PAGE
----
About the Current Copyright Law
“For works created (fixed in tangible form for the first time) after January 1, 1978, the term of (copyright) protection starts at the moment of creation and lasts for the author’s life, plus an additional 50 years after the author’s death.” (This differs for joint or group authorship and for works made for hire.)
“Under the 1976 Act, a work of original authorship is protected by copyright from the time the work is created in a fixed form; registration with the Copyright Office is not a condition of copyright protection itself except to preserve a copyright if a work has been published with a defective or missing copyright notice), but copyright registration is a prerequisite to an infringement suit.”
To register a claim to copyright, send (1) a properly completed application form; (2) a fee of $35 or $65 (not cash) for each application; and (3) two complete copies or one photorecord of the best edition of published works, or one copy of unpublished work. The mailing address for copyright registrations is: Register of Copyrights, Copyright Office, Library of Congress, Washington, D.C. 20559.
For more information about which application form to use and deposit requirements, which vary in particular situations, write to: Copyright Office, Publications Section, LM-401, Washington, D.C. 20559-6304. Or email www.copyright.gov/forms.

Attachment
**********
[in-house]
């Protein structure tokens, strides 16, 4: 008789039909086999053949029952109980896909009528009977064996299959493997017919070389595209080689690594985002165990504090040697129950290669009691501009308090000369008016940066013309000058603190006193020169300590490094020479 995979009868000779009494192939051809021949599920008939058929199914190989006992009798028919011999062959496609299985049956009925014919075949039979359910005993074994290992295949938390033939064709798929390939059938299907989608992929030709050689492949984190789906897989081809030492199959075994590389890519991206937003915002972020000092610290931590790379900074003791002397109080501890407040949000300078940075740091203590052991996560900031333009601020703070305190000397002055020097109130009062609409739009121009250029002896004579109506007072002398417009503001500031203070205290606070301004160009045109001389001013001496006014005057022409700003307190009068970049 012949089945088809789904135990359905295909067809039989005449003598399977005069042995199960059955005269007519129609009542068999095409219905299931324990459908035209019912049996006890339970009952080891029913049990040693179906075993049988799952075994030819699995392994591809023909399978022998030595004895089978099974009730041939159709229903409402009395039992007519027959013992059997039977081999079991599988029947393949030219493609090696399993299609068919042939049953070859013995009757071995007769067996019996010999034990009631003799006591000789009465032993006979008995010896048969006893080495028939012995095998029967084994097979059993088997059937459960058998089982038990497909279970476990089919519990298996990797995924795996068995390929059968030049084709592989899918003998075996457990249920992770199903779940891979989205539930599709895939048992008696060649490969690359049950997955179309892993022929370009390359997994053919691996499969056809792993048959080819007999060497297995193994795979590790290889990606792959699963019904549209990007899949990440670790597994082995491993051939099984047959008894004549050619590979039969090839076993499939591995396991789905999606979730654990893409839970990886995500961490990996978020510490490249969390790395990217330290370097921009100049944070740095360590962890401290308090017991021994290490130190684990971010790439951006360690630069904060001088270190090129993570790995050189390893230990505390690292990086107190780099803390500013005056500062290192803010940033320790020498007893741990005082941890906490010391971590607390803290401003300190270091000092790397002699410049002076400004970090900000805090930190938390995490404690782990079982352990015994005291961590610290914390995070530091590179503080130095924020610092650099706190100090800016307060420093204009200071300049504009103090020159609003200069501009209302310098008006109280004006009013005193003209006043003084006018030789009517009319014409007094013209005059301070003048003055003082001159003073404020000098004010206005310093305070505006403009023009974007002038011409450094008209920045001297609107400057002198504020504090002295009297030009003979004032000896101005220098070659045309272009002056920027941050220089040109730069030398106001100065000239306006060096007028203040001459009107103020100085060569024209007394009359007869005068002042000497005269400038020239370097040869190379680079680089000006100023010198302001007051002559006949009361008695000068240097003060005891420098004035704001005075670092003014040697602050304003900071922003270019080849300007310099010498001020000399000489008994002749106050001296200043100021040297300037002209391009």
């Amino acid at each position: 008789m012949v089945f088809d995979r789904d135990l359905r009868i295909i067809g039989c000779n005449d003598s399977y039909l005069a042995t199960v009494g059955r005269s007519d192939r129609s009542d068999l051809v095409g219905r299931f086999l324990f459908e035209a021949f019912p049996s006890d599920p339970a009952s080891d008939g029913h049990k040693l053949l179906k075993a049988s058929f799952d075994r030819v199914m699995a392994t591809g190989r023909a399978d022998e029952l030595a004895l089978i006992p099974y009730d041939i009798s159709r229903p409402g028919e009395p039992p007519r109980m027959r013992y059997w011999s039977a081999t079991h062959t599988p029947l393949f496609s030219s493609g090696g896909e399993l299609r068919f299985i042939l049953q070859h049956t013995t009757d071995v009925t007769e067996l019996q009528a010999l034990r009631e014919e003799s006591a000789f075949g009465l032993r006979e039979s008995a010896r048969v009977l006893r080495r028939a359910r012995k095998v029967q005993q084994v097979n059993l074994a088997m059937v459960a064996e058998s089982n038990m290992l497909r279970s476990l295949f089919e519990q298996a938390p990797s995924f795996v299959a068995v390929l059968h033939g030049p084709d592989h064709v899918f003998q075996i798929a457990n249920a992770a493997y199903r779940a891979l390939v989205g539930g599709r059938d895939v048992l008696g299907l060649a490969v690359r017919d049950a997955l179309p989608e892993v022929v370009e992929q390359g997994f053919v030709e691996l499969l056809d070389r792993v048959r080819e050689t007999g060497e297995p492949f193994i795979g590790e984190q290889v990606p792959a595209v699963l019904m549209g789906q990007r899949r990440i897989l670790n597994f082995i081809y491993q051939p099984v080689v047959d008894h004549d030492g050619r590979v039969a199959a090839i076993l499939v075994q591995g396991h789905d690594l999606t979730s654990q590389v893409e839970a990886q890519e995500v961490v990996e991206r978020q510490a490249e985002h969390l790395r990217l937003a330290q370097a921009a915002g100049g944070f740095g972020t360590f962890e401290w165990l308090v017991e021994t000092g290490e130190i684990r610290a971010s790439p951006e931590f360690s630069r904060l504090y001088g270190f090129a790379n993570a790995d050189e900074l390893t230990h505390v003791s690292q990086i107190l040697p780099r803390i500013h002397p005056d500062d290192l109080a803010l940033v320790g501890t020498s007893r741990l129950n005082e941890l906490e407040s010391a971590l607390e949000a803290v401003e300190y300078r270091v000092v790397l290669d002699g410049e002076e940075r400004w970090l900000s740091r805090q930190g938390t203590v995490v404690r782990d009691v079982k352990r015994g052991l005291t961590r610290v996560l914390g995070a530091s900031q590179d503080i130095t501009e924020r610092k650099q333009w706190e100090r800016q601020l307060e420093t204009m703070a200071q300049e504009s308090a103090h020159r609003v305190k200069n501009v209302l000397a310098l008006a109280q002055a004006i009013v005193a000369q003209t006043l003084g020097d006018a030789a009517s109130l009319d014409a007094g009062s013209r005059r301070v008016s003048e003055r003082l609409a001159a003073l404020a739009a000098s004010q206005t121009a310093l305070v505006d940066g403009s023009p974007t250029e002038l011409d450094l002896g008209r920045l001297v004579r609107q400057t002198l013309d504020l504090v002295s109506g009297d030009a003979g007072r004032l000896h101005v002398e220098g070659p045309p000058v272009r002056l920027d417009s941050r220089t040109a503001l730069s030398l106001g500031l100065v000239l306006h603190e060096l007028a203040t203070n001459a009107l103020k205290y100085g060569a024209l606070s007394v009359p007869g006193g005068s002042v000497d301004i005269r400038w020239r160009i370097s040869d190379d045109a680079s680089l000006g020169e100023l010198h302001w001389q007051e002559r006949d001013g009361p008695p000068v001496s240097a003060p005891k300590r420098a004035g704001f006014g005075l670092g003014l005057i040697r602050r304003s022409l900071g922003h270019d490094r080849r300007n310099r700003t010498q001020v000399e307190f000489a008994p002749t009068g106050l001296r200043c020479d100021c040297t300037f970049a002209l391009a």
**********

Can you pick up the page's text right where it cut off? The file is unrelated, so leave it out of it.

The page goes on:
The old law required, as a mandatory condition of copyright protection, that the published copies of a work bear a copyright notice. The new enactment calls for a notice on published works, but omission or errors will not immediately result in loss of the copyright, and can be corrected within certain time limits. Innocent infringers misled by the omission or error will be shielded from liability.
Another thievery question: How often will the editor actually change your copy?
Answer: Very rarely, unless the copy is poorly written. Newspaper travel editors seem to make the most changes, probably because of space restraints. Magazine editors make far fewer changes, and the ones they do make are to streamline the piece or trim it to fit into a size format.
Don’t worry about this stuff. Worry about finding something that readers want or need to know, then being able to present it so captivatingly the editor will open the door to future assignments or purchases. Hard to imagine that many will pick the literary pocket of their new best buddy.